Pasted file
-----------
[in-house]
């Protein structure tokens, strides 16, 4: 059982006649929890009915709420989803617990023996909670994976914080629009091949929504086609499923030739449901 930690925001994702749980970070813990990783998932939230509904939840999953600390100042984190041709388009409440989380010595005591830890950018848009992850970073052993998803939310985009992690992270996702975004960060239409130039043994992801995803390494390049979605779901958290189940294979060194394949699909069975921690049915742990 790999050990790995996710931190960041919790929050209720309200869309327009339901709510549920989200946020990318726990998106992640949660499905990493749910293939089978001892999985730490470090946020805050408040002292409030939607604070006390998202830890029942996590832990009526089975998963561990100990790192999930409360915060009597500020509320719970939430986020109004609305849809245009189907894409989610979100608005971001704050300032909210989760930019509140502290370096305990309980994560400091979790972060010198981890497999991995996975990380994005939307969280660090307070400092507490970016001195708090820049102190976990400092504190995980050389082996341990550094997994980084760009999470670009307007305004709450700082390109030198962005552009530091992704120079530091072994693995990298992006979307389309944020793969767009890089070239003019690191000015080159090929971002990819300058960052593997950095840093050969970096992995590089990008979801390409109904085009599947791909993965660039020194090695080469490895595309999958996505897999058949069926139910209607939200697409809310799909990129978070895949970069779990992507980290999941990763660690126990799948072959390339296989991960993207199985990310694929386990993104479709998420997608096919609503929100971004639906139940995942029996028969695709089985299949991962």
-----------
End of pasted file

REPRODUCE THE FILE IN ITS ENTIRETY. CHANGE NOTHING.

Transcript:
[in-house]
């Protein structure tokens, strides 16, 4: 059982006649929890009915709420989803617990023996909670994976914080629009091949929504086609499923030739449901 930690925001994702749980970070813990990783998932939230509904939840999953600390100042984190041709388009409440989380010595005591830890950018848009992850970073052993998803939310985009992690992270996702975004960060239409130039043994992801995803390494390049979605779901958290189940294979060194394949699909069975921690049915742990 790999050990790995996710931190960041919790929050209720309200869309327009339901709510549920989200946020990318726990998106992640949660499905990493749910293939089978001892999985730490470090946020805050408040002292409030939607604070006390998202830890029942996590832990009526089975998963561990100990790192999930409360915060009597500020509320719970939430986020109004609305849809245009189907894409989610979100608005971001704050300032909210989760930019509140502290370096305990309980994560400091979790972060010198981890497999991995996975990380994005939307969280660090307070400092507490970016001195708090820049102190976990400092504190995980050389082996341990550094997994980084760009999470670009307007305004709450700082390109030198962005552009530091992704120079530091072994693995990298992006979307389309944020793969767009890089070239003019690191000015080159090929971002990819300058960052593997950095840093050969970096992995590089990008979801390409109904085009599947791909993965660039020194090695080469490895595309999958996505897999058949069926139910209607939200697409809310799909990129978070895949970069779990992507980290999941990763660690126990799948072959390339296989991960993207199985990310694929386990993104479709998420997608096919609503929100971004639906139940995942029996028969695709089985299949991962």